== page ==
Mining giant Xstrata has the support of eight of the nine biggest Lonmin shareholders for its $10bn (£5bn) tilt at the platinum producer, says an insider.
A source close to Xstrata made the bold claim as the war of words between the two companies escalated late last week. A Lonmin adviser was quoted as accusing Xstrata of using "guerrilla tactics" and being "extremely aggressive" in its £33-a-share bid, unveiled last Wednesday.
The Xstrata source hit back, arguing that "shareholders are really angered by the Lonmin management – eight of the top nine want this company dead [taken over]".
Xstrata's chief executive, Mick Davis, has plotted a bid since 2002, and the news that Lonmin, which is the world's third-biggest platinum miner, will produce only 80 per cent of what it achieved last year has strengthened his hand.
Mr Davis argues that a change of management is vital to improve the fortunes of the company and has told its shareholders that Xstrata is the ideal fit. The bid was also a 42 per cent premium to Lonmin's share price on Tuesday.
However, Mr Davis suffered a blow when the asset manager M&G, which helped derail EDF's takeover of British Energy two weeks ago, opposed the bid. M&G is the largest shareholder, with 15 per cent, but is thought to be holding out for a better offer.
The shareholder's move supported arguments by Sir John Craven, chairman of Lonmin, who dismissed Xstrata's action as "opportunistic" and said that it undervalued the long-term prospects of the miner.
Xstrata has yet to put financing in place for the deal, so the offer is not yet seen as "live", according to an industry source. Advisers are currently concentrating on getting antitrust clearance for a possible deal from authorities in South Africa, where Lonmin's operations are mainly based.
The industry source suggested that other bidders are unlikely to emerge, as "no one really wants to go and buy down in South Africa, because of issues such as the Aids situation".
A spokesman for Xstrata was unable to confirm the level of shareholder support, but insisted that it was "significant".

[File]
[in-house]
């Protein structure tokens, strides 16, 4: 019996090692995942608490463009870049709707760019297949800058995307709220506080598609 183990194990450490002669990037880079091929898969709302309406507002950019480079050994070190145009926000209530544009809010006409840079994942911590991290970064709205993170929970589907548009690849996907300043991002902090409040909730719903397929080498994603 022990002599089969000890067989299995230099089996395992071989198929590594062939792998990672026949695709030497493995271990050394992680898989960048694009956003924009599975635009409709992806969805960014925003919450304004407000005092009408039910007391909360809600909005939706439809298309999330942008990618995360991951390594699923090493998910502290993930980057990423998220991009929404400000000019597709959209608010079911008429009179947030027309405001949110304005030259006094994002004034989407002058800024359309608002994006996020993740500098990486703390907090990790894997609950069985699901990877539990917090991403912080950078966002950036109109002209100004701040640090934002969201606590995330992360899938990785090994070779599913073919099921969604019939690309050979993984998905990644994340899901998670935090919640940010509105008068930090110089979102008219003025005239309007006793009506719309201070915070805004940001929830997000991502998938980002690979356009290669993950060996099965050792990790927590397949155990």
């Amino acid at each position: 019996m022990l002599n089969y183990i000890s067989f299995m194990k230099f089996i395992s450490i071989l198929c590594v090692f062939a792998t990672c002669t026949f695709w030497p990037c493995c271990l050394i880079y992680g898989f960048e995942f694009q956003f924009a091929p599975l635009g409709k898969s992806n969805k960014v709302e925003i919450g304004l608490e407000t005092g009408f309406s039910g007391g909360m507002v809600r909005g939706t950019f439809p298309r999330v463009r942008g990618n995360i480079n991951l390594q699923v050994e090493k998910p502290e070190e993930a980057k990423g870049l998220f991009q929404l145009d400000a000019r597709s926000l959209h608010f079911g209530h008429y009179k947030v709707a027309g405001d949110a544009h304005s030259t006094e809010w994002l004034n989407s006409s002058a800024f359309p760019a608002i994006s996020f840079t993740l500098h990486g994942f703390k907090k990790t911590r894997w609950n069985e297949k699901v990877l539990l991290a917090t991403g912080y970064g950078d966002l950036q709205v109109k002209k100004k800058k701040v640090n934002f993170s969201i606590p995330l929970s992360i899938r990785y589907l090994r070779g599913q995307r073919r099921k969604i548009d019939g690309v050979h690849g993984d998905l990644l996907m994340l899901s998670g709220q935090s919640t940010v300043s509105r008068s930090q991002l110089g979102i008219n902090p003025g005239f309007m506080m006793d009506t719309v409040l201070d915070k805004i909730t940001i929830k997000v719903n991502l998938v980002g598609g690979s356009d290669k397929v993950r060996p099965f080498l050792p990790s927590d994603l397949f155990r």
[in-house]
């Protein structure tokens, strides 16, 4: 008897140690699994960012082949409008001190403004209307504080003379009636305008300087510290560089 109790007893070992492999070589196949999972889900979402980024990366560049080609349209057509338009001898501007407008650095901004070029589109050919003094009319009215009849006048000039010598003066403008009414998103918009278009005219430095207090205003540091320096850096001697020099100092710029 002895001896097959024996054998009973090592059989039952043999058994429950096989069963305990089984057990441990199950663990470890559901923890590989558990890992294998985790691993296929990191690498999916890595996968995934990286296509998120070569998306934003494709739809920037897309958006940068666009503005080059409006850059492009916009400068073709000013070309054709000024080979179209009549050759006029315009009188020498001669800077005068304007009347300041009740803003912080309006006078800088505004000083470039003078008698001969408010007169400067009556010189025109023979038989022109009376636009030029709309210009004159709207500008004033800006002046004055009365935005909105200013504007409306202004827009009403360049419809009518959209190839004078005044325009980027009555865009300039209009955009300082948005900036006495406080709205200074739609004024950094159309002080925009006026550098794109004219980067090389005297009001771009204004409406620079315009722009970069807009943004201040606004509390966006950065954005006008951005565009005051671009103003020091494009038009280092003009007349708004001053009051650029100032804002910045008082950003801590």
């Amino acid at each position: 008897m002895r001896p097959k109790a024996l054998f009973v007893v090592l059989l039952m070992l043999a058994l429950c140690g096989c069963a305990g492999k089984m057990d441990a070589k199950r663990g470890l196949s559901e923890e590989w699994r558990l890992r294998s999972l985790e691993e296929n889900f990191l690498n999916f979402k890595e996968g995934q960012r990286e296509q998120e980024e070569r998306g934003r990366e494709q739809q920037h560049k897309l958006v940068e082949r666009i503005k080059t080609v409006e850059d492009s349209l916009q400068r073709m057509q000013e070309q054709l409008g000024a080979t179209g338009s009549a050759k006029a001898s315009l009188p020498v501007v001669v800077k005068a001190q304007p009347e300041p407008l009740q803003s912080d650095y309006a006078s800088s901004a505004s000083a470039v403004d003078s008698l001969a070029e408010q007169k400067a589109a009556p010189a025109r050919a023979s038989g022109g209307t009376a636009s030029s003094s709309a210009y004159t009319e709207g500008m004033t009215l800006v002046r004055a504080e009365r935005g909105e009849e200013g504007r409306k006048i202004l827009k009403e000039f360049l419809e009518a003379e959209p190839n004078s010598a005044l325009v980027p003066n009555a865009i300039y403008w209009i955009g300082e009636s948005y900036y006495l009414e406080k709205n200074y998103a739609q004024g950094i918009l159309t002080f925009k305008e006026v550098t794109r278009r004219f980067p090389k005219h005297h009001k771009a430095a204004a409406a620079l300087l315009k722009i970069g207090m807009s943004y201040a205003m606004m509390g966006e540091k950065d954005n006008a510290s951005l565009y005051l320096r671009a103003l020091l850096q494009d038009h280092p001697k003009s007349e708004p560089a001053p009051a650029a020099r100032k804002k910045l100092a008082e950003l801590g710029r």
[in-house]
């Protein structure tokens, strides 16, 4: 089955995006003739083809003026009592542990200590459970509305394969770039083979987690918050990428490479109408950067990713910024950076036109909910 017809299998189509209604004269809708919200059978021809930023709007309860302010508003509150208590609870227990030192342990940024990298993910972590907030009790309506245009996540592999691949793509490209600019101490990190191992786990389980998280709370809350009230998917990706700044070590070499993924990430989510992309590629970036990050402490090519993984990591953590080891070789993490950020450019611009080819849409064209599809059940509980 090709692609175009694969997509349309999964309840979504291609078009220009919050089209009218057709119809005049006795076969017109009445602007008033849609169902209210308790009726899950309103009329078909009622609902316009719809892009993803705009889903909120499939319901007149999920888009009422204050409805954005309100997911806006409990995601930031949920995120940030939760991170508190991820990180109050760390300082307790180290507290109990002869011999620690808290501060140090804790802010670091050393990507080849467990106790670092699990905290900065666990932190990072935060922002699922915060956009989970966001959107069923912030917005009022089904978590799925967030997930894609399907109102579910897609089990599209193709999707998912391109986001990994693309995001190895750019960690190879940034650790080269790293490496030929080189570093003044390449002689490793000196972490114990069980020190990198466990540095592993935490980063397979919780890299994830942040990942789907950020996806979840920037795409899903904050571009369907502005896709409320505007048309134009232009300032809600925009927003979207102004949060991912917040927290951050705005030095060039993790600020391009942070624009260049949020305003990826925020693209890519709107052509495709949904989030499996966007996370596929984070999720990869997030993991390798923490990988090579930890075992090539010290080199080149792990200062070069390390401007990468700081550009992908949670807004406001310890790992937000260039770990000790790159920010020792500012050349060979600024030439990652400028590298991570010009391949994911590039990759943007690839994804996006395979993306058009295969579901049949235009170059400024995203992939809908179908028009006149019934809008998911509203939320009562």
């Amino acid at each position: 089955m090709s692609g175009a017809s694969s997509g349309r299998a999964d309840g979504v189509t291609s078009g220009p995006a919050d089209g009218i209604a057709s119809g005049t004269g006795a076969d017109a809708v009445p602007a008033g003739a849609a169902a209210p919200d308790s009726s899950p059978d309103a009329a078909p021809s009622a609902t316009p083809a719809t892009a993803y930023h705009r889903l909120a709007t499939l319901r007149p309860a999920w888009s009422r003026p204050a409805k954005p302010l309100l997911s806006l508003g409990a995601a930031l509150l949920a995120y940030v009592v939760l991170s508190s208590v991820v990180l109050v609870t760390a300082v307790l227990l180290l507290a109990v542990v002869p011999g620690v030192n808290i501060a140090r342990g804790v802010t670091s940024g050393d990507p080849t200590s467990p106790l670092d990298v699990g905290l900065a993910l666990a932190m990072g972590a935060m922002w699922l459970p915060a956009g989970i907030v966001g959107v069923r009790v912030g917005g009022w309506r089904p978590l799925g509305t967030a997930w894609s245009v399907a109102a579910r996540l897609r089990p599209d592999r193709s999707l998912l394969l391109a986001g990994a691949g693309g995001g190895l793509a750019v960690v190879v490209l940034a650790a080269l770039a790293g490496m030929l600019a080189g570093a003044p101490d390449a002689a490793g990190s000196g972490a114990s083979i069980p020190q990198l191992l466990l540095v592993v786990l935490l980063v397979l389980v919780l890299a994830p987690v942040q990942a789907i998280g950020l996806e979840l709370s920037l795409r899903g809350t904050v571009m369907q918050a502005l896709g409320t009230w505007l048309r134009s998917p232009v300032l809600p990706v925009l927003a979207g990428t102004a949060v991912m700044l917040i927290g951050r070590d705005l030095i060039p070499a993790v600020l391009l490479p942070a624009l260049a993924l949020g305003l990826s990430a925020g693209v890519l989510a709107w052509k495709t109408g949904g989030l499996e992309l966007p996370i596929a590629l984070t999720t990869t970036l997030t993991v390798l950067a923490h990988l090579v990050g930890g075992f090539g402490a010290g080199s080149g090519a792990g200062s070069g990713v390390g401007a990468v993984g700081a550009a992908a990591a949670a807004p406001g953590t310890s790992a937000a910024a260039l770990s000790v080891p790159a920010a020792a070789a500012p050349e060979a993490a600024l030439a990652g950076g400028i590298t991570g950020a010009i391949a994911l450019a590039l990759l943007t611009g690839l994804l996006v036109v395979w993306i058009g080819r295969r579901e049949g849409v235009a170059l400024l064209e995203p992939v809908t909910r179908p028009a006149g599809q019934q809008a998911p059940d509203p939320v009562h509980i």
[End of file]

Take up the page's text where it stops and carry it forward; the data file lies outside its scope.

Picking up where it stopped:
Xstrata's attempts to buy Lonmin coincide with the continuing struggle for control of Russia's Norilsk, the world's biggest nickel outfit. United Company Rusal, the Russian rival that owns more than 25 per cent of Norilsk and wants to merge the companies, is to step up its campaign to woo minority shareholders this week.
Rusal was angered by the appointment of Vladimir Strzhalkovsky as chief executive of Norilsk, a move instigated by rival shareholder Interros.
Oleg Deripaska, the principal shareholder of Rusal, believes that Interros has tightened its grip on Norilsk and is considering calling an emergency general meeting to replace and expand the board.
However, Rusal would need to win more than 50 per cent of a vote to replace the directors and expand the nine-person board to 13. Mr Deripaska's advisers believe the expansion is vital to ensure that there are a large number of independent directors on the board.
Rusal is not yet convinced it has got the number of votes it needs in the bag, so will continue to canvass shareholders, many of which are Western institutions. Norilsk is listed in Russia.
The confused state of Norilsk threatens to delay plans for its London flotation later this year. A source close to Rusal said: "I am struggling to see how a listing could be pulled off, given the current chaos of what is going on at Norilsk."
The board of Norilsk decided to go ahead with a London Stock Exchange listing in February, the same month that Rusal stepped up its attempts to merge the companies.